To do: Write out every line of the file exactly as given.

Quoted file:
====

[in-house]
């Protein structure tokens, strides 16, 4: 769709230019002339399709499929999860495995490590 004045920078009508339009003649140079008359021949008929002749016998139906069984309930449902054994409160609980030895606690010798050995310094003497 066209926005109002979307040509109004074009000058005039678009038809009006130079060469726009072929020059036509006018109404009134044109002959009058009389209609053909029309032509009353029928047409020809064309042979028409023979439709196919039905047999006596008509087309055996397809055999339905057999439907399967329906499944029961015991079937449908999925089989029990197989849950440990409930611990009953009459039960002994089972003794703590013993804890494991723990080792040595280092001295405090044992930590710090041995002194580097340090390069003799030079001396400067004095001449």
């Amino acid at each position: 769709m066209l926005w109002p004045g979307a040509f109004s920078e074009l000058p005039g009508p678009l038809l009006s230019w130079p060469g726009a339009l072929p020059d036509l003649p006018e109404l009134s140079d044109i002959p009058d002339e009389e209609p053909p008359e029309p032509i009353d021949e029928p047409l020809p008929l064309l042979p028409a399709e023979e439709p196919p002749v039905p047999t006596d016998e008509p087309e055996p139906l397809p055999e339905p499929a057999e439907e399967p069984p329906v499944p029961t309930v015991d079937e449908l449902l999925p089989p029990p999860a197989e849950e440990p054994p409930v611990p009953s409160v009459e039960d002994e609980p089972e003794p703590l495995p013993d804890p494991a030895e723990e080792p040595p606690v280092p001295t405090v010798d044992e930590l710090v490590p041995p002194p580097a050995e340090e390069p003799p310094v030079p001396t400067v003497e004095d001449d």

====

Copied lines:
[in-house]
């Protein structure tokens, strides 16, 4: 769709230019002339399709499929999860495995490590 004045920078009508339009003649140079008359021949008929002749016998139906069984309930449902054994409160609980030895606690010798050995310094003497 066209926005109002979307040509109004074009000058005039678009038809009006130079060469726009072929020059036509006018109404009134044109002959009058009389209609053909029309032509009353029928047409020809064309042979028409023979439709196919039905047999006596008509087309055996397809055999339905057999439907399967329906499944029961015991079937449908999925089989029990197989849950440990409930611990009953009459039960002994089972003794703590013993804890494991723990080792040595280092001295405090044992930590710090041995002194580097340090390069003799030079001396400067004095001449």
């Amino acid at each position: 769709m066209l926005w109002p004045g979307a040509f109004s920078e074009l000058p005039g009508p678009l038809l009006s230019w130079p060469g726009a339009l072929p020059d036509l003649p006018e109404l009134s140079d044109i002959p009058d002339e009389e209609p053909p008359e029309p032509i009353d021949e029928p047409l020809p008929l064309l042979p028409a399709e023979e439709p196919p002749v039905p047999t006596d016998e008509p087309e055996p139906l397809p055999e339905p499929a057999e439907e399967p069984p329906v499944p029961t309930v015991d079937e449908l449902l999925p089989p029990p999860a197989e849950e440990p054994p409930v611990p009953s409160v009459e039960d002994e609980p089972e003794p703590l495995p013993d804890p494991a030895e723990e080792p040595p606690v280092p001295t405090v010798d044992e930590l710090v490590p041995p002194p580097a050995e340090e390069p003799p310094v030079p001396t400067v003497e004095d001449d």